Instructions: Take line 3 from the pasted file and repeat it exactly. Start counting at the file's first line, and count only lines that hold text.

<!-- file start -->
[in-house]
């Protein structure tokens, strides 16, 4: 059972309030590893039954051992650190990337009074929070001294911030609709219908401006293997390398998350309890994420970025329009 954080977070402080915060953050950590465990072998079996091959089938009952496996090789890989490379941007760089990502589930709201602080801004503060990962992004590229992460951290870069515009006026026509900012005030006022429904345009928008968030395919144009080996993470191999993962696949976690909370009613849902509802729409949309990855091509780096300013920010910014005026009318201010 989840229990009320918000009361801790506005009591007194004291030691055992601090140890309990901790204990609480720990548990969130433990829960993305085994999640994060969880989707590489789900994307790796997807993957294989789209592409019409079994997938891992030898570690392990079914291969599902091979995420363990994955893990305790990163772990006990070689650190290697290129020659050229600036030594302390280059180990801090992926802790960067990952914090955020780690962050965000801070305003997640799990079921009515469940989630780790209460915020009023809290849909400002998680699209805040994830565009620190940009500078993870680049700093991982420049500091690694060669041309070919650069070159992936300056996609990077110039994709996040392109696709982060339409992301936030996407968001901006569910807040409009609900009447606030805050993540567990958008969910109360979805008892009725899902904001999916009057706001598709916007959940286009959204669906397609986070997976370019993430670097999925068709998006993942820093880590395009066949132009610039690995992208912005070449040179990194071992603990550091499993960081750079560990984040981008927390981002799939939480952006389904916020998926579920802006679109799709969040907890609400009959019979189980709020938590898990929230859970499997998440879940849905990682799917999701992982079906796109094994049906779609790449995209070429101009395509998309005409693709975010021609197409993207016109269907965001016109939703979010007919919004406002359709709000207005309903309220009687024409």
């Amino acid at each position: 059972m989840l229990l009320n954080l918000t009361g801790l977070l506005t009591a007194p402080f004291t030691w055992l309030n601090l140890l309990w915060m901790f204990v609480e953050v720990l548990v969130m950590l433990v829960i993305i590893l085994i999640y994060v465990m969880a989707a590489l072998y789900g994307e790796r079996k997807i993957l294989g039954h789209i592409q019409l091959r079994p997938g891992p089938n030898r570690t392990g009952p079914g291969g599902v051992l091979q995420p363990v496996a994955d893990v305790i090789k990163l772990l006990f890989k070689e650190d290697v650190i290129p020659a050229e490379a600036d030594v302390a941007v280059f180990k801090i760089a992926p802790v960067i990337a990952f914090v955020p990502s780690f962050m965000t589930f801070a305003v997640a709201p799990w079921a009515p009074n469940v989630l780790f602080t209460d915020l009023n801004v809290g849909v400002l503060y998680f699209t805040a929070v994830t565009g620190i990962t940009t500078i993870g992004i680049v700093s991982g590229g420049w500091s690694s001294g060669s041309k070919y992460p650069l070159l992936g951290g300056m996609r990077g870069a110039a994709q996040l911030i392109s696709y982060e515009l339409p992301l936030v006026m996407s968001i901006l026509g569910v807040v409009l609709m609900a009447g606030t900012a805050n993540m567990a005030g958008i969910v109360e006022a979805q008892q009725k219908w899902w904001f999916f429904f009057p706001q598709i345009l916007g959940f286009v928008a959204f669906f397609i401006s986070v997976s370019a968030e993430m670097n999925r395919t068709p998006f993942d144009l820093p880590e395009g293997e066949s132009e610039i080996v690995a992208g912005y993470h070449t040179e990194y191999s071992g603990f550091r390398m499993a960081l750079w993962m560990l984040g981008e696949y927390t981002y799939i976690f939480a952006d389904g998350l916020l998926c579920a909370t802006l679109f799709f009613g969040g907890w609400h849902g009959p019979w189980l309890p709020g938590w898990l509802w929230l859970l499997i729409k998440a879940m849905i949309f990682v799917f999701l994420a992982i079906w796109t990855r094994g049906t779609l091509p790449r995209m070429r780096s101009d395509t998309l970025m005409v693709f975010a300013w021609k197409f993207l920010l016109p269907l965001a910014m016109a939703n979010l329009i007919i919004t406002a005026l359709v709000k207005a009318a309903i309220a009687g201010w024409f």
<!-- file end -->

């Amino acid at each position: 059972m989840l229990l009320n954080l918000t009361g801790l977070l506005t009591a007194p402080f004291t030691w055992l309030n601090l140890l309990w915060m901790f204990v609480e953050v720990l548990v969130m950590l433990v829960i993305i590893l085994i999640y994060v465990m969880a989707a590489l072998y789900g994307e790796r079996k997807i993957l294989g039954h789209i592409q019409l091959r079994p997938g891992p089938n030898r570690t392990g009952p079914g291969g599902v051992l091979q995420p363990v496996a994955d893990v305790i090789k990163l772990l006990f890989k070689e650190d290697v650190i290129p020659a050229e490379a600036d030594v302390a941007v280059f180990k801090i760089a992926p802790v960067i990337a990952f914090v955020p990502s780690f962050m965000t589930f801070a305003v997640a709201p799990w079921a009515p009074n469940v989630l780790f602080t209460d915020l009023n801004v809290g849909v400002l503060y998680f699209t805040a929070v994830t565009g620190i990962t940009t500078i993870g992004i680049v700093s991982g590229g420049w500091s690694s001294g060669s041309k070919y992460p650069l070159l992936g951290g300056m996609r990077g870069a110039a994709q996040l911030i392109s696709y982060e515009l339409p992301l936030v006026m996407s968001i901006l026509g569910v807040v409009l609709m609900a009447g606030t900012a805050n993540m567990a005030g958008i969910v109360e006022a979805q008892q009725k219908w899902w904001f999916f429904f009057p706001q598709i345009l916007g959940f286009v928008a959204f669906f397609i401006s986070v997976s370019a968030e993430m670097n999925r395919t068709p998006f993942d144009l820093p880590e395009g293997e066949s132009e610039i080996v690995a992208g912005y993470h070449t040179e990194y191999s071992g603990f550091r390398m499993a960081l750079w993962m560990l984040g981008e696949y927390t981002y799939i976690f939480a952006d389904g998350l916020l998926c579920a909370t802006l679109f799709f009613g969040g907890w609400h849902g009959p019979w189980l309890p709020g938590w898990l509802w929230l859970l499997i729409k998440a879940m849905i949309f990682v799917f999701l994420a992982i079906w796109t990855r094994g049906t779609l091509p790449r995209m070429r780096s101009d395509t998309l970025m005409v693709f975010a300013w021609k197409f993207l920010l016109p269907l965001a910014m016109a939703n979010l329009i007919i919004t406002a005026l359709v709000k207005a009318a309903i309220a009687g201010w024409f």